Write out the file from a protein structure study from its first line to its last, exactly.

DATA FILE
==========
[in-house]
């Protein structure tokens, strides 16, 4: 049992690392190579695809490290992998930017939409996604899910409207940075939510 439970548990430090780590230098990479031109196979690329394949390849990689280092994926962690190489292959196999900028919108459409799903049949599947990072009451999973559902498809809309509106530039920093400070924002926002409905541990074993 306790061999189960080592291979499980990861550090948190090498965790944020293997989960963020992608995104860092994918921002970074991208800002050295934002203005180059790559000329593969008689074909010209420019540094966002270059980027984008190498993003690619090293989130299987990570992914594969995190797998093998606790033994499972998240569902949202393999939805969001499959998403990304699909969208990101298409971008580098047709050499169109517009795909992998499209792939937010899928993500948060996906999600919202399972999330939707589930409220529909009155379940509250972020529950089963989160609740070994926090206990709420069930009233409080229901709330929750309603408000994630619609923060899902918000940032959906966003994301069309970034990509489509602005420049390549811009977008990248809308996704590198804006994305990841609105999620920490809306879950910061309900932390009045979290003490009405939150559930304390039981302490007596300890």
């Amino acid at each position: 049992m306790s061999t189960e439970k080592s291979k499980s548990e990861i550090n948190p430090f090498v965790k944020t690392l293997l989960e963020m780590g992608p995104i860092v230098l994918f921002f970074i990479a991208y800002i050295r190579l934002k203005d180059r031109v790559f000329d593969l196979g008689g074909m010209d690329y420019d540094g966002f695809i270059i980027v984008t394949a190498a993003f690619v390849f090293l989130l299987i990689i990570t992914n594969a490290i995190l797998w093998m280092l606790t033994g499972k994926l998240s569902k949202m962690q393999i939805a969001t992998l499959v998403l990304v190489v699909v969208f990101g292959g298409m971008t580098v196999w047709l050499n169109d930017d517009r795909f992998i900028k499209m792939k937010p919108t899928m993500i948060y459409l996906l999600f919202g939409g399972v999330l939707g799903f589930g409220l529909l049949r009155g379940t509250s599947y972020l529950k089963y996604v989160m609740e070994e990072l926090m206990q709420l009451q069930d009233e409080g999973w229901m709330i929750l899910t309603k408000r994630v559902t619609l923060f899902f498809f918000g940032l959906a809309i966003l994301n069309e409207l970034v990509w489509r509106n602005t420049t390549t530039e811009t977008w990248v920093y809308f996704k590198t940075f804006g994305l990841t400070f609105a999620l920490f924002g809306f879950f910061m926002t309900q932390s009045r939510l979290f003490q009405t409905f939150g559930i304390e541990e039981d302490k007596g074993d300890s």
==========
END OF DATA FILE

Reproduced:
[in-house]
């Protein structure tokens, strides 16, 4: 049992690392190579695809490290992998930017939409996604899910409207940075939510 439970548990430090780590230098990479031109196979690329394949390849990689280092994926962690190489292959196999900028919108459409799903049949599947990072009451999973559902498809809309509106530039920093400070924002926002409905541990074993 306790061999189960080592291979499980990861550090948190090498965790944020293997989960963020992608995104860092994918921002970074991208800002050295934002203005180059790559000329593969008689074909010209420019540094966002270059980027984008190498993003690619090293989130299987990570992914594969995190797998093998606790033994499972998240569902949202393999939805969001499959998403990304699909969208990101298409971008580098047709050499169109517009795909992998499209792939937010899928993500948060996906999600919202399972999330939707589930409220529909009155379940509250972020529950089963989160609740070994926090206990709420069930009233409080229901709330929750309603408000994630619609923060899902918000940032959906966003994301069309970034990509489509602005420049390549811009977008990248809308996704590198804006994305990841609105999620920490809306879950910061309900932390009045979290003490009405939150559930304390039981302490007596300890």
């Amino acid at each position: 049992m306790s061999t189960e439970k080592s291979k499980s548990e990861i550090n948190p430090f090498v965790k944020t690392l293997l989960e963020m780590g992608p995104i860092v230098l994918f921002f970074i990479a991208y800002i050295r190579l934002k203005d180059r031109v790559f000329d593969l196979g008689g074909m010209d690329y420019d540094g966002f695809i270059i980027v984008t394949a190498a993003f690619v390849f090293l989130l299987i990689i990570t992914n594969a490290i995190l797998w093998m280092l606790t033994g499972k994926l998240s569902k949202m962690q393999i939805a969001t992998l499959v998403l990304v190489v699909v969208f990101g292959g298409m971008t580098v196999w047709l050499n169109d930017d517009r795909f992998i900028k499209m792939k937010p919108t899928m993500i948060y459409l996906l999600f919202g939409g399972v999330l939707g799903f589930g409220l529909l049949r009155g379940t509250s599947y972020l529950k089963y996604v989160m609740e070994e990072l926090m206990q709420l009451q069930d009233e409080g999973w229901m709330i929750l899910t309603k408000r994630v559902t619609l923060f899902f498809f918000g940032l959906a809309i966003l994301n069309e409207l970034v990509w489509r509106n602005t420049t390549t530039e811009t977008w990248v920093y809308f996704k590198t940075f804006g994305l990841t400070f609105a999620l920490f924002g809306f879950f910061m926002t309900q932390s009045r939510l979290f003490q009405t409905f939150g559930i304390e541990e039981d302490k007596g074993d300890s």